While I was in high school some of my classmates discovered a book named Candy, which was a spoof of Voltaire’s work Candide.  In Candy, the heroine, goes off into the world finding strange characters and sexual escapades.  Many of my friends were reading the book, and talking about it.

I decided I should read the book so I could “be in the know”, but I had to find it first.  In those days the nearest place to get a book was 1) Pickwick Books in Hollywood, 2) Monterey Park Bookshop, and 3) the Montebello Public Library.

Pickwick was pretty far to travel.  It was at least 15 miles one way and Hollywood was on the opposite side of L.A. from me.  Without a car it was a bit too far to adventure.

Monterey Park Bookshop was maybe 2 miles away.  The owner, an old man transplanted from the east coast, ran the shop.  He must have been in his late 60’s at the time.  If I recall correctly, he served as a Marine in Haiti.  He also told me he had had a meeting with President Franklin Roosevelt once.  Finally, and most importantly, he could talk about any subject under the sun and often did solo if you didn’t interrupt or run out of the store.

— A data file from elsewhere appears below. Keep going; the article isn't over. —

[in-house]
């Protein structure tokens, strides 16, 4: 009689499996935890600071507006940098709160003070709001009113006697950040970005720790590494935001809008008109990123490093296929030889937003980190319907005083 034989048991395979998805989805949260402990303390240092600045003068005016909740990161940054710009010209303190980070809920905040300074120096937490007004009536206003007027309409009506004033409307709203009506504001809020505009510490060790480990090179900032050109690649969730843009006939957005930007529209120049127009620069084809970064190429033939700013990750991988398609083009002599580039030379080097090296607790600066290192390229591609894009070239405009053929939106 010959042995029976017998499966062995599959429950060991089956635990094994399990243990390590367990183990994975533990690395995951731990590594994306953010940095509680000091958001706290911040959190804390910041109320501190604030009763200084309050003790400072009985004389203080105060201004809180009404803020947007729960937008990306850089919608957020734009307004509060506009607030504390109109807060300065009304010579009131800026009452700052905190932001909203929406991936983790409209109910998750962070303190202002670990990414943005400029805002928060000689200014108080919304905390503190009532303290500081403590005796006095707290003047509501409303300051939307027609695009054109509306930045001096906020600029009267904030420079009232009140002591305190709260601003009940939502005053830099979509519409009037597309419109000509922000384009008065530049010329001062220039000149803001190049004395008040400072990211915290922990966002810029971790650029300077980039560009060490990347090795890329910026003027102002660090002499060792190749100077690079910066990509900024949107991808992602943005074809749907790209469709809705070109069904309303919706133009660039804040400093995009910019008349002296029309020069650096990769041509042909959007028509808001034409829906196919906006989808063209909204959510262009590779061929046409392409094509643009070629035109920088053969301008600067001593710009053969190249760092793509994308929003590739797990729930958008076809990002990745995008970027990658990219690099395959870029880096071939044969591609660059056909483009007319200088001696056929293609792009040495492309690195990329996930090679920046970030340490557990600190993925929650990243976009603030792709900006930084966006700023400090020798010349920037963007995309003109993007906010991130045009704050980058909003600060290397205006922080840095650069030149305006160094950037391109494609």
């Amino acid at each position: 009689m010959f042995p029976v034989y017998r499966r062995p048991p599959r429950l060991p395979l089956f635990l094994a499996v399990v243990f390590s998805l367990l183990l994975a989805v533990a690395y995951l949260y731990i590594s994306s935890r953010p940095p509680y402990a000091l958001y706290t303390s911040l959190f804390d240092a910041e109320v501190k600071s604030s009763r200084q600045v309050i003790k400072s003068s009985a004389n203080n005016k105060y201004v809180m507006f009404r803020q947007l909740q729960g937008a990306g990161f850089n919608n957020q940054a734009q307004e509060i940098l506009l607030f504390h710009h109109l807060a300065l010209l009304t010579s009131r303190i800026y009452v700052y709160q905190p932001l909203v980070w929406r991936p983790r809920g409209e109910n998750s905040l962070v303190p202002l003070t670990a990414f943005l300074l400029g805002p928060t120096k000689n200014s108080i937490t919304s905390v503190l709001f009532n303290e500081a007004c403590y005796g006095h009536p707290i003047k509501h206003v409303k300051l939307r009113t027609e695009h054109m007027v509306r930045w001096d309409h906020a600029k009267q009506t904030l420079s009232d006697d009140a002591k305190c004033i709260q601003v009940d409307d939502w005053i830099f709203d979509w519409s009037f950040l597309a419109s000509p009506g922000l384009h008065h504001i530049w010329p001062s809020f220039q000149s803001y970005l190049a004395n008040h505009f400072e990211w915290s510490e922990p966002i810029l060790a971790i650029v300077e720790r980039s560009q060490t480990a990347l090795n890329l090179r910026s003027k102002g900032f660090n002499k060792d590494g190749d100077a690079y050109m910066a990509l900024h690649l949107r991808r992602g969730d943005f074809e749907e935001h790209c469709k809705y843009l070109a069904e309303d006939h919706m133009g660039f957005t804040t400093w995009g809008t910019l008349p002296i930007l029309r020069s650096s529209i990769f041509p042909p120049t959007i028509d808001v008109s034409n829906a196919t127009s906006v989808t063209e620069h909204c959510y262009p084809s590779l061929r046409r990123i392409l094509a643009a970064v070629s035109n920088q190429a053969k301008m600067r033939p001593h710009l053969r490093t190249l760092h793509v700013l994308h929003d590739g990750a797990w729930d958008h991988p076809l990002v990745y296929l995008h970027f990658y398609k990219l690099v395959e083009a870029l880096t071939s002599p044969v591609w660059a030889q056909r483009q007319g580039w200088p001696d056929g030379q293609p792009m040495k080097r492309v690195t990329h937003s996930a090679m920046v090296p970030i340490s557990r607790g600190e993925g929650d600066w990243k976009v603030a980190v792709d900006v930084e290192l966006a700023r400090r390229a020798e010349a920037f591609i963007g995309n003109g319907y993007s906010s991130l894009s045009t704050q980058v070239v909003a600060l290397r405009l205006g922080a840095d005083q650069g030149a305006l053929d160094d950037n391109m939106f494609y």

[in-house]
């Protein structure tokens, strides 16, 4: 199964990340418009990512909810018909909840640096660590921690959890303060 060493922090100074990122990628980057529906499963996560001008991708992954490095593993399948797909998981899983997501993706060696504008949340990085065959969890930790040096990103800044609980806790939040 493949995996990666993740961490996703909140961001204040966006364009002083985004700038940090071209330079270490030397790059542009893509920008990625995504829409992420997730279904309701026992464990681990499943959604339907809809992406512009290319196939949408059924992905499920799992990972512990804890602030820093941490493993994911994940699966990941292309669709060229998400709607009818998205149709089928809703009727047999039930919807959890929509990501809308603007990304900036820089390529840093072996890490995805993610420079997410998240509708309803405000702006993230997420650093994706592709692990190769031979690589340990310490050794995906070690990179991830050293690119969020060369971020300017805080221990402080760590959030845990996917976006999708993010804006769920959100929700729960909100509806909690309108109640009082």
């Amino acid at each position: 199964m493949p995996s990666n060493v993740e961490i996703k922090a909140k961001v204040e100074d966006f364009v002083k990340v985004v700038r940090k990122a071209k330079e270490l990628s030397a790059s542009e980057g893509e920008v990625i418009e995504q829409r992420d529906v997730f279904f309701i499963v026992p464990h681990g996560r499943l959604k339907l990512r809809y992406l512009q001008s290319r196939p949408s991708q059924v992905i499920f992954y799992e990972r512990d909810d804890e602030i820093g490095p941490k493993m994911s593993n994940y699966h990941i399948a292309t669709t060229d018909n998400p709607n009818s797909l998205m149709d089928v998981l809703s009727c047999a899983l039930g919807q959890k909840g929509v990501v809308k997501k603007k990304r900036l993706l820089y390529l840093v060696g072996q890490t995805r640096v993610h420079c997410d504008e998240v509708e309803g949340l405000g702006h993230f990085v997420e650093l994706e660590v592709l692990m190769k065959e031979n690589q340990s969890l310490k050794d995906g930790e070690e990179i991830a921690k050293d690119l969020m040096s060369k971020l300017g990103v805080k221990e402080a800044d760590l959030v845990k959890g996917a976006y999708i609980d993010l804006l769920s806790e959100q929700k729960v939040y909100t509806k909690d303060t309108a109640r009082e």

If you visited the shop you had to budget 5 minutes to travel there (or less), 2 minutes (or less) to get your book, 60 minutes (or more) to listen to him talk politics and socioeconomics, and another 5 minutes (or less) to travel home.  Now that was a big adventure!

I don’t recall going to Monterey Park Bookshop looking for the book Candy.  I do recall walking into the old Montebello Public Library, and asking the woman at the desk for the book Candy.  She said “Oh!  You must mean Candide!”  And 3 minutes later I was walking out with Candide under my arm.

I went home to read the book.  My eyes popped out of my head!  I couldn’t put it down!  Candide, published in 1759, is full of sex, rape, war, religious persecution, torture, disfigurement, horror, disillusionment, hardship, heartache, adventure, & scandal.  In other words it was like life, except concentrated on the pages of an 18th century novel.

Eventually I came to the realization I had read the wrong book.  Most of my friends had no idea of what book I was talking about just as I had no idea of what book they were talking about.  The few who had read both brought the error to my attention.  After that I just let it slide.